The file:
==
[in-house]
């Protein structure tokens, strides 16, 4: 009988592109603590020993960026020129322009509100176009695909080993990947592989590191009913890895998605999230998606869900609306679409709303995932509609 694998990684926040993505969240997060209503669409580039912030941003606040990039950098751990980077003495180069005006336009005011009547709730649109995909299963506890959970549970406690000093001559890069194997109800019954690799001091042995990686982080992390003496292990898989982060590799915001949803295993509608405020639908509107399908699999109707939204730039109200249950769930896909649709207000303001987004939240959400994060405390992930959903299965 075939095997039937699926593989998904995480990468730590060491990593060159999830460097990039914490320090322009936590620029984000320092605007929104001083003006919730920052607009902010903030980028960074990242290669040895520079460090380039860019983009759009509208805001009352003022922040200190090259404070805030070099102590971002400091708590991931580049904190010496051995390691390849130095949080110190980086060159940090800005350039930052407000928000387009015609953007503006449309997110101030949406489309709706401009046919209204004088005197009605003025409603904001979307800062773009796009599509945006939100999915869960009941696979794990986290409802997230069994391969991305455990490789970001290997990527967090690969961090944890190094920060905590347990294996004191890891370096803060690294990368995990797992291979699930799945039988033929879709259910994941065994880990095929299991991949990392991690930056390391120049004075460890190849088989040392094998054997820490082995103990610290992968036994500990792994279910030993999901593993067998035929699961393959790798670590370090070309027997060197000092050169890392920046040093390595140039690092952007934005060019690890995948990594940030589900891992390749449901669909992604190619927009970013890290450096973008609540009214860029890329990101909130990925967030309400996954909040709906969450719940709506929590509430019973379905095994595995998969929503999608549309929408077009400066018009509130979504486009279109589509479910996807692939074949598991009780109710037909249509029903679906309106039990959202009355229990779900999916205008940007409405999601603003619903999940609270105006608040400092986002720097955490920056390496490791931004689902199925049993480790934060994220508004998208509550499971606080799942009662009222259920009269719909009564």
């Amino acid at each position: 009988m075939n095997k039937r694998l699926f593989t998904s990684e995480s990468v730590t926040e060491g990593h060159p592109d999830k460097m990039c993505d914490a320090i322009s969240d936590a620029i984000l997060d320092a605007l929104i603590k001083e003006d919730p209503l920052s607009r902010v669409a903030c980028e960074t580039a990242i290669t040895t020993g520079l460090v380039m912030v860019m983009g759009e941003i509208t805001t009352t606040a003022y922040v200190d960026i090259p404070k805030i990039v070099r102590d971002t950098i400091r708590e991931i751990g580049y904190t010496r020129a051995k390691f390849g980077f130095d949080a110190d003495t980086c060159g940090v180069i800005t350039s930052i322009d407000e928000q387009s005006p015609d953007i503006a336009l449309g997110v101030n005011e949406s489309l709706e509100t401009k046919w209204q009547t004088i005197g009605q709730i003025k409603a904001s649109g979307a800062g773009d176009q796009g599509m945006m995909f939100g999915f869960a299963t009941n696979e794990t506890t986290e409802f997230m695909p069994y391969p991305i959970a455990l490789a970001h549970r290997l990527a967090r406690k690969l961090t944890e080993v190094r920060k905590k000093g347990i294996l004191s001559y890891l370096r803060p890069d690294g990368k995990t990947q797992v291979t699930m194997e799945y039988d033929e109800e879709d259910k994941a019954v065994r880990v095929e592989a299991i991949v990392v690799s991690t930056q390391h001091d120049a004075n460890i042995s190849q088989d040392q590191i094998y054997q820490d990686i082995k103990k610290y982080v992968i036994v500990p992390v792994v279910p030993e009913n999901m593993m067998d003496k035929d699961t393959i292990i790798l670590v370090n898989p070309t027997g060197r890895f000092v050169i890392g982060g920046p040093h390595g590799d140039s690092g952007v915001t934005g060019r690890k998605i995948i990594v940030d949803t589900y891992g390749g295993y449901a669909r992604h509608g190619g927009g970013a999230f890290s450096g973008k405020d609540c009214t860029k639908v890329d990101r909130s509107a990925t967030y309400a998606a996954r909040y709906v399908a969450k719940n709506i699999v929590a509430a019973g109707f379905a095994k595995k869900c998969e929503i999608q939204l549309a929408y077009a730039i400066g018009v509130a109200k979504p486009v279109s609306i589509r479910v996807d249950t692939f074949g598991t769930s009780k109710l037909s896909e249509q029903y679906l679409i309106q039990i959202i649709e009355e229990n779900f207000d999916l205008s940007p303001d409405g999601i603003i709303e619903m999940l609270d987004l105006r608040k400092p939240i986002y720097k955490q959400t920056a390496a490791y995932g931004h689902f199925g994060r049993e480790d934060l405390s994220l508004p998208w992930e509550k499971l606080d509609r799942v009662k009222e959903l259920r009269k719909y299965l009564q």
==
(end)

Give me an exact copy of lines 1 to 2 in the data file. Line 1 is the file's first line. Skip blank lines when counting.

[in-house]
């Protein structure tokens, strides 16, 4: 009988592109603590020993960026020129322009509100176009695909080993990947592989590191009913890895998605999230998606869900609306679409709303995932509609 694998990684926040993505969240997060209503669409580039912030941003606040990039950098751990980077003495180069005006336009005011009547709730649109995909299963506890959970549970406690000093001559890069194997109800019954690799001091042995990686982080992390003496292990898989982060590799915001949803295993509608405020639908509107399908699999109707939204730039109200249950769930896909649709207000303001987004939240959400994060405390992930959903299965 075939095997039937699926593989998904995480990468730590060491990593060159999830460097990039914490320090322009936590620029984000320092605007929104001083003006919730920052607009902010903030980028960074990242290669040895520079460090380039860019983009759009509208805001009352003022922040200190090259404070805030070099102590971002400091708590991931580049904190010496051995390691390849130095949080110190980086060159940090800005350039930052407000928000387009015609953007503006449309997110101030949406489309709706401009046919209204004088005197009605003025409603904001979307800062773009796009599509945006939100999915869960009941696979794990986290409802997230069994391969991305455990490789970001290997990527967090690969961090944890190094920060905590347990294996004191890891370096803060690294990368995990797992291979699930799945039988033929879709259910994941065994880990095929299991991949990392991690930056390391120049004075460890190849088989040392094998054997820490082995103990610290992968036994500990792994279910030993999901593993067998035929699961393959790798670590370090070309027997060197000092050169890392920046040093390595140039690092952007934005060019690890995948990594940030589900891992390749449901669909992604190619927009970013890290450096973008609540009214860029890329990101909130990925967030309400996954909040709906969450719940709506929590509430019973379905095994595995998969929503999608549309929408077009400066018009509130979504486009279109589509479910996807692939074949598991009780109710037909249509029903679906309106039990959202009355229990779900999916205008940007409405999601603003619903999940609270105006608040400092986002720097955490920056390496490791931004689902199925049993480790934060994220508004998208509550499971606080799942009662009222259920009269719909009564």